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Monday, February 22, 2010

Interesting Enterprise 2.0 Readings - Week 7 2010

10:03:00 AM Posted by Oscar Berg , , No comments
"Repeat after me, this is not an information revolution, it is a relationship revolution"
Tweet by John Hagel (@jhagel)
The cool technologies that are transforming the competitive landscape and how companies operate are not prototypes in some electronic giant's lab. They're in the marketplace, and affordable. You don't have to overhaul your IT architectures to implement them. If anything, they improve the value of that architecture that you spent gillions putting in place.

And, as a bonus, these technologies promise to, in the words of one CIO, "make IT fun again!" The promise of new, cool technology depends on IT-smart business leaders, who discover the potential in them through experimentation and application. These are learn-by-doing technologies that are not programmable by IT. Employees will "reprogram" how their companies operate based on how they use these technology. IT's job is to teach, coach, observe, and scale. Imagine the impact of having everyone in the business 10% smarter about IT? It'd do a lot more good than making everyone in IT 100% smarter about the business.
Paul Sloane: "Empowering Innovation"
Often the best source for innovation is the team within your business. A great leader can turn them into entrepreneurs who are hungrily looking for new opportunities. The key is empowerment. By empowering people you enable them to achieve goals through their own ideas and efforts. The leader sets the destination, but the team chooses the route.
...crowdsourcing is the asking of a large group for their contributions. Just because individuals in the community post original contributions, doesn't mean other employees can't collaborate around them. In fact, that's an incredibly valuable basis for getting top ideas...If traditional collaboration is the process of executing on a known objective, crowdsourced collaboration is the process of discovering and building ideas that are not yet known...Crowdsourced collaboration creates new opportunities, and traditional collaboration executes on them.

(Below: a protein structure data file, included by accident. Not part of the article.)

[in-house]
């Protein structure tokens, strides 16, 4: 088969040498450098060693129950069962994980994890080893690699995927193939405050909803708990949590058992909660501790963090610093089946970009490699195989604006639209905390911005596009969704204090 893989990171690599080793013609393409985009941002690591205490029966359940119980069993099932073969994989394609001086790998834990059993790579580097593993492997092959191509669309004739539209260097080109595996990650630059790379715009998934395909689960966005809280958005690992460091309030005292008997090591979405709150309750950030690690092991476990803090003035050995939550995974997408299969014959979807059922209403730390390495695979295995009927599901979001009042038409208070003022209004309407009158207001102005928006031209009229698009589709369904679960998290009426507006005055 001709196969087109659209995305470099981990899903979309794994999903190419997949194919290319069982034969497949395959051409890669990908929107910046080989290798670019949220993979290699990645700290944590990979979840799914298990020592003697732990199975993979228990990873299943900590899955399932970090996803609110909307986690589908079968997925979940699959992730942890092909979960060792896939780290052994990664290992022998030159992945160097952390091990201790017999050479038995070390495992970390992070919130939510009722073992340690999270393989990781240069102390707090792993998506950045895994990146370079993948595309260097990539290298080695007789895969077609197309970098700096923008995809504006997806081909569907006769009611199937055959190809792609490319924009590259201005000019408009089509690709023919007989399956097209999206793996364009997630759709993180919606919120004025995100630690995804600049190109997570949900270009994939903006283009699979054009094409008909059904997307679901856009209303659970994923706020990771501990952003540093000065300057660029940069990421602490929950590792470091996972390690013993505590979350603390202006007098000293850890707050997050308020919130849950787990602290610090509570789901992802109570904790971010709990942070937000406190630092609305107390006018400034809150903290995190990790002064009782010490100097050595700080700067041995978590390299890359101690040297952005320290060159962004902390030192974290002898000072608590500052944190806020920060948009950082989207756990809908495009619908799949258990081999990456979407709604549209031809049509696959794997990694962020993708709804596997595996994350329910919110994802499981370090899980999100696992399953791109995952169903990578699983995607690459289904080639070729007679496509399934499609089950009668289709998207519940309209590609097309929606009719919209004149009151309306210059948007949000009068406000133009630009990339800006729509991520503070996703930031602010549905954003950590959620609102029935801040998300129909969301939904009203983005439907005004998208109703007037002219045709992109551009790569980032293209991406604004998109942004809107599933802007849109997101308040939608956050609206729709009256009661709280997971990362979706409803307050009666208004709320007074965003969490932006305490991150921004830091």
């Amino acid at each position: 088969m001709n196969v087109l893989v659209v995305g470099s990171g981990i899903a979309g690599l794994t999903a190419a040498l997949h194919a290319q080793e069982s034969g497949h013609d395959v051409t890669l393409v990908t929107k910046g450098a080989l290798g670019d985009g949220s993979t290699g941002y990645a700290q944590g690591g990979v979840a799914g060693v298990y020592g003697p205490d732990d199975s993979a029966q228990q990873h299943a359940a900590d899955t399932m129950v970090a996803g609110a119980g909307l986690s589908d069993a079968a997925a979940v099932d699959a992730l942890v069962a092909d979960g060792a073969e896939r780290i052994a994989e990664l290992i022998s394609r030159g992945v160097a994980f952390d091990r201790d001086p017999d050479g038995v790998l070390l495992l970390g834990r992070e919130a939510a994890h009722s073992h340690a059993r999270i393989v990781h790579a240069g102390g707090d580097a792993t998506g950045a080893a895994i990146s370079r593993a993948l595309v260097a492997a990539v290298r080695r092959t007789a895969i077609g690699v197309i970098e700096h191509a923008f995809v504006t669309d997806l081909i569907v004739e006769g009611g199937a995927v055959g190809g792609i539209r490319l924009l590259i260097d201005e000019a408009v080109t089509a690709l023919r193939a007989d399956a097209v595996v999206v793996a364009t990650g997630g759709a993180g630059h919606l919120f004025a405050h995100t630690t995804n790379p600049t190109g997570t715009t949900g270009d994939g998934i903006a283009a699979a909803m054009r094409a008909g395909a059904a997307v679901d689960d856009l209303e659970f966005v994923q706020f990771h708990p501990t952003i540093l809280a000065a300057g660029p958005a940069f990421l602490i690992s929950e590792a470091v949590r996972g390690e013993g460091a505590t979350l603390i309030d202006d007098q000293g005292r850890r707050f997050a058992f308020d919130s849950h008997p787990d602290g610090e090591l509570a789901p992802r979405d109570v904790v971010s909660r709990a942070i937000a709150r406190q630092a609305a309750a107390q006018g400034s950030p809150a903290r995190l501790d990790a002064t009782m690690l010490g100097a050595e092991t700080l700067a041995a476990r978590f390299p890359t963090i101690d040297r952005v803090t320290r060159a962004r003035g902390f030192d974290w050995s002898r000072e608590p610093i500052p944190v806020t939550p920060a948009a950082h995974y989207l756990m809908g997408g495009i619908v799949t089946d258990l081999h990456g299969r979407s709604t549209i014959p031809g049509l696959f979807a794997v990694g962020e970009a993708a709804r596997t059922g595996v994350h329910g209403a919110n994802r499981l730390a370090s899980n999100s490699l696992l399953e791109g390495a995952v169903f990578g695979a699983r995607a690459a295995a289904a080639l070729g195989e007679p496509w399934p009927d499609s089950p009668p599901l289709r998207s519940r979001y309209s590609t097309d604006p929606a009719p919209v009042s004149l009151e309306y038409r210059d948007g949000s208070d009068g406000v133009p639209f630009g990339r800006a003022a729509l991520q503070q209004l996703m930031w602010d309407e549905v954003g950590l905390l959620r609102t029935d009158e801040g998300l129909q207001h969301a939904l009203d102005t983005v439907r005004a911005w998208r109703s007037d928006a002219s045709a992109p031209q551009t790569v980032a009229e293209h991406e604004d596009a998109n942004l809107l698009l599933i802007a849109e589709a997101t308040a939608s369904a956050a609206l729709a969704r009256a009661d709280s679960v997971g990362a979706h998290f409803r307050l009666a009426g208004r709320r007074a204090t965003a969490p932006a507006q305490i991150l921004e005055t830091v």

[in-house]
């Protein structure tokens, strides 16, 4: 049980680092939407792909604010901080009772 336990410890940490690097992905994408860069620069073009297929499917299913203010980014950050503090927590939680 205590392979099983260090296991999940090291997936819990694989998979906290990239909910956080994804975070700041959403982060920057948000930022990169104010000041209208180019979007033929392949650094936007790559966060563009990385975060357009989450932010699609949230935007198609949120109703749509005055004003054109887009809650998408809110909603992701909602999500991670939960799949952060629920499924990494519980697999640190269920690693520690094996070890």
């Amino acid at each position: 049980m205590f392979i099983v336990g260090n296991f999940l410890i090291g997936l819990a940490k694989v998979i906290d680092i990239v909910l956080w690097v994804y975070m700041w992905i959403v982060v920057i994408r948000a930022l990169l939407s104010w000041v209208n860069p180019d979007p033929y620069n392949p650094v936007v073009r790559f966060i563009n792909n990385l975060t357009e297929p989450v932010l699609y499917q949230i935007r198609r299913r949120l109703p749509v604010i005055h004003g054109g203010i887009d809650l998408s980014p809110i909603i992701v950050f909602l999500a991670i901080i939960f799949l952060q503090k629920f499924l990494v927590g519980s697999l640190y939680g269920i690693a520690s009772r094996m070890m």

Of course not. For years, the prevailing practices for productivity were project and process management. Now that we’ve begun to recognize the critical role of collaboration, and collaborative software for improving productivity....(Good) Collaboration software helps connect geographically dispersed teams, dramatically improves communication, and creates a shared workspace where team members can contribute, aggregate and iterate information and work. Shared workspaces help the team create and maintain a shared view and understanding of their problem space – the military calls this a “common operating picture”. The logical (and critical) next step is to enable this team to plan, track and execute with the same level of ease and convenience as they can now communicate and aggregate work.
Keith Errington: "Web 2.0 – Collaboration vs. Control"
...this leads us to the more fundamental problem behind Web 2.0 adoption. The people making the decisions at a strategic level, need to understand these technologies, what they mean and what they can and cannot do. Then they have to see how they can be used to meet their organizational objectives. And then they need to implement them to the depth appropriate to the proposed strategy and with the right level of control. They need to understand the implications of the success of such projects to both the budget and the corporate culture. But one of the strengths of these technologies is that often their effect adds up to much more than the sum of the parts – that they generate new paradigms and evolve into systems that defy strategy and planning. They cross departmental boundaries and break down barriers between the organization, its customers, and its suppliers. And once users get the taste of openness and collaboration, they generally want more – it’s difficult to get that genie back in the bottle.


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